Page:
if there is a part of mongodb that I am sure does not contain bugs, it is that very file you link to.

if you want to know what it does, go out and read the relevant papers on data base technology. or graduate in CS.

Clearly you didn't actually read the source file. I graduated in CS. I know B+ trees.

I also know that an 85-line, 7-argument method in a 1988-line file shouldn't depend on a global variable ("guessIncreasing") modified from several other, unrelated functions. I know that in bt_insert, which (apparently) assigns to "guessIncreasing" and then resets it to false just prior to exit, should be using an RAII class to do so instead of trying to catch every exit path, especially in a codebase that uses exceptions.

This code is amateur hour.

Thanks for attacking me personally. But I have no interest to pursue it more. I made claims that clearly hold true, and they have nothing to do with what you said (I did not say anything about bugs, for example)

That is characteristic of mathematical code, like btree. (ranty aside: being able to recognize this and find out information regarding btree for maintenance is(should be) one of the key reasons to get a CS degree)

I found the btree file relatively readable. Some macro stuff is not familiar to me, but I am sure I could figure it out in a few hours if I felt like. And I haven't yet rolled around to implementing a full-on btree, ever.

Just for comparison, CouchDB has had one major bug that could cause the loss of data, detailed here: http://couchdb.apache.org/notice/1.0.1.html

The bug was only triggered when the delayed_commits option was on (holds off on fsyncing when lots of write operations are coming in) and there was both a write conflict and a period of inactivity - when the database was shut down, any writes that happened afterwards would not be saved.

They immediately worked to develop a process that would prevent any data from being lost if you didn't shut down the server, then a week later had released an emergency bugfix version without the bug. Then later they released a tool that could recover any data lost from the bug if the database hadn't been compacted.

That's the kind of attitude database developers need to have towards data integrity.

One of the things that I love about Couch is that the standard way to shutdown the process is simply doing a kill -9 on the server process. No data loss. No Worries. Want to back up your data? rsync it and be done with it.

Couch may have its warts, but it is damn reliable.

I've heard from many people that with Couch you get "all of your disappointment up front"

I feel that Couch has too much server side programming. It can be off puting sometimes. If anyone wants to make some money, I'd suggest them putting a server on top of a couch cluster that receives mongo queries.

I mean, how hard can it be to

1) Manage some indexes,

2) Keep some metadata around and

3) Build some half-assed single index query planner?

Couch is already a solid piece of technology. It just needs a better API to "sit" on top of it, kinda like what Membase is doing now.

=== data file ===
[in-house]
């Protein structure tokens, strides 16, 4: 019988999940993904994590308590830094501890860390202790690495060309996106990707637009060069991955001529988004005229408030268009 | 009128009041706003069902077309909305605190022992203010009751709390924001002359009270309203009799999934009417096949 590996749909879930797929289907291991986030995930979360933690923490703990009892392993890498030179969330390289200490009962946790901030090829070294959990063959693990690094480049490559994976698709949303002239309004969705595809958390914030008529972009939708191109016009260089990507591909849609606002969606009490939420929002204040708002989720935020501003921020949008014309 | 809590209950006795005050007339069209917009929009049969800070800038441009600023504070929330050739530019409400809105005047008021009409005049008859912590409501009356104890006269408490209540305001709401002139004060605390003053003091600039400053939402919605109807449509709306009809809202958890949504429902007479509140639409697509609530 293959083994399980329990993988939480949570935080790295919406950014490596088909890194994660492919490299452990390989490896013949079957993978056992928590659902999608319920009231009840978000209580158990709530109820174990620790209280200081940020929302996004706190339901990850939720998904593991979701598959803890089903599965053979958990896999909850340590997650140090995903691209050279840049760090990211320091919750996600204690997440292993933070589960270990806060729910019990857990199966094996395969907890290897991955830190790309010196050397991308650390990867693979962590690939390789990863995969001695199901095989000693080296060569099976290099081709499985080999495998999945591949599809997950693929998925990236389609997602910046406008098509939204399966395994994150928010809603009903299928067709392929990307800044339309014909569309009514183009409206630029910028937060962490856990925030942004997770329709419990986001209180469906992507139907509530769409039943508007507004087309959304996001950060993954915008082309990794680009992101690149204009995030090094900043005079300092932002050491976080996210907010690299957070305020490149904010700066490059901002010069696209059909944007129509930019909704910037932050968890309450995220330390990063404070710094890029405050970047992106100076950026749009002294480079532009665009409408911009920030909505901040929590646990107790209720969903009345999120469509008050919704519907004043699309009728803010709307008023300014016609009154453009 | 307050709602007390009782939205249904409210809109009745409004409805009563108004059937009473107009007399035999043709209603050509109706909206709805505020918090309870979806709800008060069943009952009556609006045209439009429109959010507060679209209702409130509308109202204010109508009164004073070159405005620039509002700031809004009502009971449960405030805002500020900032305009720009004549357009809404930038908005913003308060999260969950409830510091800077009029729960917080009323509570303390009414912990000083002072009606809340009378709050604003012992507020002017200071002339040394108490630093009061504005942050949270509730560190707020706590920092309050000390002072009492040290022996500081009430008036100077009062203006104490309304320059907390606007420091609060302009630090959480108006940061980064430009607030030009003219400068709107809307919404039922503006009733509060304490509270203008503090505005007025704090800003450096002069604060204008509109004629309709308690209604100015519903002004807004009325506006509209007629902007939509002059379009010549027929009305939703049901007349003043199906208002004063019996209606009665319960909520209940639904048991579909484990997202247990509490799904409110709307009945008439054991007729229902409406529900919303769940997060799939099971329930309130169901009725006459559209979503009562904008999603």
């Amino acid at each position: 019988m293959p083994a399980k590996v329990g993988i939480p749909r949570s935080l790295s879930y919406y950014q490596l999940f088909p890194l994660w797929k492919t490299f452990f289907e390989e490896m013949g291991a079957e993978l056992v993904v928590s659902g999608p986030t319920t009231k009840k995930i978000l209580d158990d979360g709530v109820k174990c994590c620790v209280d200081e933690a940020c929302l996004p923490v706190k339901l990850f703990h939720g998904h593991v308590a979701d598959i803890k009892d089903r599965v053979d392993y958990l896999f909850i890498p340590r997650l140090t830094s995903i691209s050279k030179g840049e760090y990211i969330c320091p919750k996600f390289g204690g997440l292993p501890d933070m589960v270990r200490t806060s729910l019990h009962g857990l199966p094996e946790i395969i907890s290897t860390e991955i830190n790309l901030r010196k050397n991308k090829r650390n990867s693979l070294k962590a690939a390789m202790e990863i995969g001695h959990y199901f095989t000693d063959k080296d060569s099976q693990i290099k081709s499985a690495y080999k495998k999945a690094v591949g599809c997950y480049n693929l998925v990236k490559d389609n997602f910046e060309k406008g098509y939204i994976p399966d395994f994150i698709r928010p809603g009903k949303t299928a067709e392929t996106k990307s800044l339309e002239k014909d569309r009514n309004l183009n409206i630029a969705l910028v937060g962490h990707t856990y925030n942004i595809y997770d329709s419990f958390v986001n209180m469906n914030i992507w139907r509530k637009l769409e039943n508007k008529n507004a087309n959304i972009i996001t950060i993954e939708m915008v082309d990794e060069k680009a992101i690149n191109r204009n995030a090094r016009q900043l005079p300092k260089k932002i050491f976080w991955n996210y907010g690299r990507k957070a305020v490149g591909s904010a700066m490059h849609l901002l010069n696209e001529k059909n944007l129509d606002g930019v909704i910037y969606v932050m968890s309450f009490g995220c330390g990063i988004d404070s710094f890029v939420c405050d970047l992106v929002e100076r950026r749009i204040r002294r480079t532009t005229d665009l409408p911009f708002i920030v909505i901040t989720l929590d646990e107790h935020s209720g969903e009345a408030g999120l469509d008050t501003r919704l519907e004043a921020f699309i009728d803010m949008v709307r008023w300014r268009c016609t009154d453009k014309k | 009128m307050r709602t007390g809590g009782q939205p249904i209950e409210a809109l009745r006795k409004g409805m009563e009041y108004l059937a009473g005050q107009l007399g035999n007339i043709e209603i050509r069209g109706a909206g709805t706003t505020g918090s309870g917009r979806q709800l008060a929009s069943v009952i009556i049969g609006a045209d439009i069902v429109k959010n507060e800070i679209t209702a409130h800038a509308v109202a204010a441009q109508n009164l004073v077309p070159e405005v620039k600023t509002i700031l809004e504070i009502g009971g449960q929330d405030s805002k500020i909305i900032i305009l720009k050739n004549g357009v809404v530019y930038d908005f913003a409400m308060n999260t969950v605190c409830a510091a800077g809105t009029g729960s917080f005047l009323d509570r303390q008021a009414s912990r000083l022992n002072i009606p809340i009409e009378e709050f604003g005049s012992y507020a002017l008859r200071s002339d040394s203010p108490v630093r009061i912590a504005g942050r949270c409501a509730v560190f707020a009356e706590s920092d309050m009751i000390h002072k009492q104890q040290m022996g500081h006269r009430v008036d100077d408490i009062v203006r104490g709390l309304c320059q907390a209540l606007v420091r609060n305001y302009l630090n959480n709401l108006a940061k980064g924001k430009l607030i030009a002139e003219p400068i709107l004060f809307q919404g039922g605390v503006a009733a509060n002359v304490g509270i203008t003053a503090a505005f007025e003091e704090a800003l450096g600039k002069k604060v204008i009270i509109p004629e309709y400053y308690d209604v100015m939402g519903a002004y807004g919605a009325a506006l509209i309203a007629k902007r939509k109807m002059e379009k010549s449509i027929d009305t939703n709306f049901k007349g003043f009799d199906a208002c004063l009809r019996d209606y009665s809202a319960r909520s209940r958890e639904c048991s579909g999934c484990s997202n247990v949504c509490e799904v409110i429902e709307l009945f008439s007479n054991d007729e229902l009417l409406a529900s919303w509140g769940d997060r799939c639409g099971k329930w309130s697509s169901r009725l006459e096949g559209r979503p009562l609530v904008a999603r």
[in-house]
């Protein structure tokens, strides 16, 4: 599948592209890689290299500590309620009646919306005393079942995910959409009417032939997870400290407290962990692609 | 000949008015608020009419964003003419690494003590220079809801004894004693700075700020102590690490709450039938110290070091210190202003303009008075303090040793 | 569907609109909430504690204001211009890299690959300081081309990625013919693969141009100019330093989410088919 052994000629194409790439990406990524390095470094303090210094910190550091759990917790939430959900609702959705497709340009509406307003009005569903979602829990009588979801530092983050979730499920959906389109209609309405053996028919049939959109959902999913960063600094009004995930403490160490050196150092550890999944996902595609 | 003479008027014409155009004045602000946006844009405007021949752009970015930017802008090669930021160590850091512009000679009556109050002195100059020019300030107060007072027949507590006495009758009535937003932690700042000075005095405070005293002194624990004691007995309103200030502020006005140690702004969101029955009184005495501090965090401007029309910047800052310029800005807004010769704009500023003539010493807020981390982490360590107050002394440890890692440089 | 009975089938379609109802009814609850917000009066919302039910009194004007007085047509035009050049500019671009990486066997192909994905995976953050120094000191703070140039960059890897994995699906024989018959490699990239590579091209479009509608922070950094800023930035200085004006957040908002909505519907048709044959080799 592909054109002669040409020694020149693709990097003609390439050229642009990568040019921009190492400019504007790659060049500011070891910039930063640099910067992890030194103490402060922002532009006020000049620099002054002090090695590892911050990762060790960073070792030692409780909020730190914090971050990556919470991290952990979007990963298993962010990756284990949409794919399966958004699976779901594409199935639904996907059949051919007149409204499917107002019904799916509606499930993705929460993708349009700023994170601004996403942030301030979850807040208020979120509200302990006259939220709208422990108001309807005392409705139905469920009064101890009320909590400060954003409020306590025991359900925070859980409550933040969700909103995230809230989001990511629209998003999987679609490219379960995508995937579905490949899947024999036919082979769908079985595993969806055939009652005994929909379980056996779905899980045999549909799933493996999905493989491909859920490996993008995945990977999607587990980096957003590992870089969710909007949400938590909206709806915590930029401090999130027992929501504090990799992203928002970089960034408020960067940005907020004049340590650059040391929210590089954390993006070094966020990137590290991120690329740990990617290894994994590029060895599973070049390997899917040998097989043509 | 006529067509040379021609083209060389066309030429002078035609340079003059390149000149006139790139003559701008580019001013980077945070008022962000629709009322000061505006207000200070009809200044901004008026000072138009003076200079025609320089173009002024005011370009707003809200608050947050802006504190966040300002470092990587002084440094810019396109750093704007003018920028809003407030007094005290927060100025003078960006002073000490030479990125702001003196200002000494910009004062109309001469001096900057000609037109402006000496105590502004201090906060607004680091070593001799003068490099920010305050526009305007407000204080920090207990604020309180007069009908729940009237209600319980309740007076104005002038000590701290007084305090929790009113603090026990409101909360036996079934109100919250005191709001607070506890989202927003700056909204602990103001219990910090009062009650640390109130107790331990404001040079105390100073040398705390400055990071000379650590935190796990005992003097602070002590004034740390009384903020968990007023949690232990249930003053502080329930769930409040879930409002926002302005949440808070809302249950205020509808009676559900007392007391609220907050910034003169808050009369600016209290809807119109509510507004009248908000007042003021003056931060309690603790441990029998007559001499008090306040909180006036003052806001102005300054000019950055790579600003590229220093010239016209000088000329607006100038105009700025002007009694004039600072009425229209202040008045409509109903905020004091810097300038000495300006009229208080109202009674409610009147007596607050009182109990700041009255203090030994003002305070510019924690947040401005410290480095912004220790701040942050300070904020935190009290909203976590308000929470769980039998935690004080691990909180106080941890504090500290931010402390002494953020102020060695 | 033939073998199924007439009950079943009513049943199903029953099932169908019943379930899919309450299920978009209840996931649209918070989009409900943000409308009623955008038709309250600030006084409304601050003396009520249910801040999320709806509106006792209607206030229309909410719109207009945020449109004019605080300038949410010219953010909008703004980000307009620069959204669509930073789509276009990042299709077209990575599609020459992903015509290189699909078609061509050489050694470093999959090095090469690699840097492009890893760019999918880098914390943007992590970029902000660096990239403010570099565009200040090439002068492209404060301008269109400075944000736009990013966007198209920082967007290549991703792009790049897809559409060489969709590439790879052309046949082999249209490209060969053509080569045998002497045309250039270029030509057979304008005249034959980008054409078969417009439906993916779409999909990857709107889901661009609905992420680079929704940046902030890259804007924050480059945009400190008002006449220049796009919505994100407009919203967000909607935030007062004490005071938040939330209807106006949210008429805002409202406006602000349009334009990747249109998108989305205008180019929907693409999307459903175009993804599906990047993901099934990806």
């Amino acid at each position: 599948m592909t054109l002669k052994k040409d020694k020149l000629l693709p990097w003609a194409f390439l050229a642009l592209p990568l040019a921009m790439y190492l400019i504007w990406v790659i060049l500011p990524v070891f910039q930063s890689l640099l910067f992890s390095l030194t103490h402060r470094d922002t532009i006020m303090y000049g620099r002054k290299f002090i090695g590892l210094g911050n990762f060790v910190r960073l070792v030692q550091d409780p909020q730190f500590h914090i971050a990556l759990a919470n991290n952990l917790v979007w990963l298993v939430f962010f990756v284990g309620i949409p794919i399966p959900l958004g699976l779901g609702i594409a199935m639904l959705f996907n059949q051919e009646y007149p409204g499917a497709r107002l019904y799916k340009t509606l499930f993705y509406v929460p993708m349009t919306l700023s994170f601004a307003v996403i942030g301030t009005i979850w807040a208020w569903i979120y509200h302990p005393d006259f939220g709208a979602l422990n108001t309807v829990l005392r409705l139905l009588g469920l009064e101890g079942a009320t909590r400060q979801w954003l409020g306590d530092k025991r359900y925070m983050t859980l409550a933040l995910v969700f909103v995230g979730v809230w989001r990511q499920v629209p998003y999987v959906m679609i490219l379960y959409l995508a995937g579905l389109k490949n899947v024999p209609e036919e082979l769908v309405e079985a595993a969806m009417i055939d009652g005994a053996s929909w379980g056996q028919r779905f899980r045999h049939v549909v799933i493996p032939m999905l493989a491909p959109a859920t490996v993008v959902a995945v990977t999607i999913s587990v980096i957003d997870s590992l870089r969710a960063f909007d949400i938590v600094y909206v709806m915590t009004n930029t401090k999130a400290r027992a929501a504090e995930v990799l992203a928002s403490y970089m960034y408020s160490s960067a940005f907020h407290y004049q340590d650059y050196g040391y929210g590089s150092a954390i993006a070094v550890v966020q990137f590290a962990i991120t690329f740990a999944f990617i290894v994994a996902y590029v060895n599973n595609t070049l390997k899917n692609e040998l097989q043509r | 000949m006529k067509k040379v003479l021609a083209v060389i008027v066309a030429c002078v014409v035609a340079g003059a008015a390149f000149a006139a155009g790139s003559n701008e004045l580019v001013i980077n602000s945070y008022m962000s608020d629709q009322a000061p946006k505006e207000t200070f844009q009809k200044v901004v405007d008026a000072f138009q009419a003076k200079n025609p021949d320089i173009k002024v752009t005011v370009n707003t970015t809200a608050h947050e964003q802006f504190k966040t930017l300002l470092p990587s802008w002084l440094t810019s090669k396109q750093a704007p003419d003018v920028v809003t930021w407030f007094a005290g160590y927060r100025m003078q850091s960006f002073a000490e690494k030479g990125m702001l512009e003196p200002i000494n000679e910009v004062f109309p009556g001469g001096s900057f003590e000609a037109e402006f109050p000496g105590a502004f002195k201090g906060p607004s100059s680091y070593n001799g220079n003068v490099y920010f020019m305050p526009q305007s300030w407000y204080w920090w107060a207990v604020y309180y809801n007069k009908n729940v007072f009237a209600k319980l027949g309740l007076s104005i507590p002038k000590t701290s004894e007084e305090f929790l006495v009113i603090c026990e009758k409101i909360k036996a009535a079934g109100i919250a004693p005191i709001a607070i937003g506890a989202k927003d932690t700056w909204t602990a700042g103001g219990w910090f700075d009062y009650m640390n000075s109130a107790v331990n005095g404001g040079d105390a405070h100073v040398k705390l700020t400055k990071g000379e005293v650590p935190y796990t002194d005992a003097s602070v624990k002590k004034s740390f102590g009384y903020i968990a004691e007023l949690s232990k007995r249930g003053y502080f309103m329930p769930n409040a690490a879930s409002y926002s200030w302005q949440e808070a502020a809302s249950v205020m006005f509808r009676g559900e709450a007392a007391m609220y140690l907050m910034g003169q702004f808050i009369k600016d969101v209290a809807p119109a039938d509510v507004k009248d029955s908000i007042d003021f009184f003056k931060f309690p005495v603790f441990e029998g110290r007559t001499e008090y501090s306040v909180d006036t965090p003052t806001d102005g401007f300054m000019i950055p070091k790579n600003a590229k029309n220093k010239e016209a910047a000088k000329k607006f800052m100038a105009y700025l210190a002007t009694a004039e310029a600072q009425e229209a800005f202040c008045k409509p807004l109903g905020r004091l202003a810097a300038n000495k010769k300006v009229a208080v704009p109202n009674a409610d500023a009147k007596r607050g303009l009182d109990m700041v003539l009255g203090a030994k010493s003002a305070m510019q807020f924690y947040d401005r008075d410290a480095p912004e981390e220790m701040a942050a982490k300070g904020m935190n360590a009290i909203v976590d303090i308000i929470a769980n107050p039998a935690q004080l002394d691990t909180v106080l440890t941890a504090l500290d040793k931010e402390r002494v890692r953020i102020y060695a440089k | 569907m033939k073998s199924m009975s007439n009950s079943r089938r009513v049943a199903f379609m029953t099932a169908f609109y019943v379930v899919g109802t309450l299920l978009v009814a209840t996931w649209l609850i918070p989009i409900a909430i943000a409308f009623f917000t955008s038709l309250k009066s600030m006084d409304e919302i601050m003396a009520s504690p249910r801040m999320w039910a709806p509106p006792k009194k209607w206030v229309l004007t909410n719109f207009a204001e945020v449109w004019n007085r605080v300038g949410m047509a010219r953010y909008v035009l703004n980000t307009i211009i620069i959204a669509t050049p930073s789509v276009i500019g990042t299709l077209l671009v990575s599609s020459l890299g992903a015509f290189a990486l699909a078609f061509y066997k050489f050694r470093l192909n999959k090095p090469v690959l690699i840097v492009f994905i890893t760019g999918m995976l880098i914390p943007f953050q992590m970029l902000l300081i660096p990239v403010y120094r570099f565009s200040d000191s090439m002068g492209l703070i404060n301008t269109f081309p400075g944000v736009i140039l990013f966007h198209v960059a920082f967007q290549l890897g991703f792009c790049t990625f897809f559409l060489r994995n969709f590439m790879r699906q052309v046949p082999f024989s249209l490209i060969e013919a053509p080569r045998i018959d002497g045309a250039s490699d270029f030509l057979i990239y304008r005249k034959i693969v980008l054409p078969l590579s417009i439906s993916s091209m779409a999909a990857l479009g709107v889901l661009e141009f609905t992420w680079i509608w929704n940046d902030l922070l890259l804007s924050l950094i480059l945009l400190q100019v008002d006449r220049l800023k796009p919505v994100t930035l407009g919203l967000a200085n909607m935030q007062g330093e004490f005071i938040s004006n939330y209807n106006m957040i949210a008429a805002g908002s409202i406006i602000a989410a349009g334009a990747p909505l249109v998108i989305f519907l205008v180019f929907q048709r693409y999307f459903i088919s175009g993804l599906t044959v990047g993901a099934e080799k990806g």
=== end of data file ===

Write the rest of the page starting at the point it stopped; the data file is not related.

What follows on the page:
edit: or on top of Riak, Cassandra, PostgreSQL or etc ... on the API side, Mongo has clearly won.

Which is to say, not much?

There's a lot of anonymity going on here. A new HN account, an unknown company and product, and claims with no evidence.

Why are't links to 10gen's Jira provided? Where's the test code that shows the problems they had with the write lock?

This is an extremely shallow analysis.

And yet he makes some good points. Pretty much all of this is verifiable.

I don't agree with a lot of his conclusions, but mostly his data is correct.

The original author should provide the verifiable evidence.

Look, I'm not the best person to do this..but...good points?

1 - Default writes are unsafe by default:

MongoDB supports a number of "write concerns":

* fire-and-forget or "unsafe"

* safe mode (only written to memory, but the data is checked for "correctness", like unique constraint violations)

* journal commit

* data-file commit

* replicate to N nodes

The last 4 can be mixed and matched. Most (all?) drivers allow this to be specified on a per-write basis. It's an incredible amount of flexibility. I don't know of any other store that lets you do that.

When a user registers, we do a journal commit ({j:true}), 'cuz you don't want to mess that up. When a user submits a score, we do a fire-and-forget, because, if we lose a few scores during the 100ms period between journal commit, it isn't the end of the world (for us, if it is for you, always use j:true)

The complaint is the default-behavior (which I think you can globally configure in most drivers) of the driver? Issue a pull request. Is the default table created in MySQL still MyISAM ?

2 and 6 - Lost Data

This is the most damning point. But what can I say? "No?" My word versus his? I haven't seen those issues in production, I hang out in their google groups and I don't recall seeing anyone bring that up - though I do tend to avoid anything complicated/serious and let the 10gens guys handle that. Maybe they did something wrong? Maybe they were running a development release? Maybe they did hit a really nasty MongoDB bug.

3 - Global Lock

MongoDB works best if your working set fits in memory. That should simply be an operation goal. Beyond that, three points. First, the global lock will yield, i believe (someone more informed can verify this). Second, the story gets better with every version and it's clearly high on 10gen's list.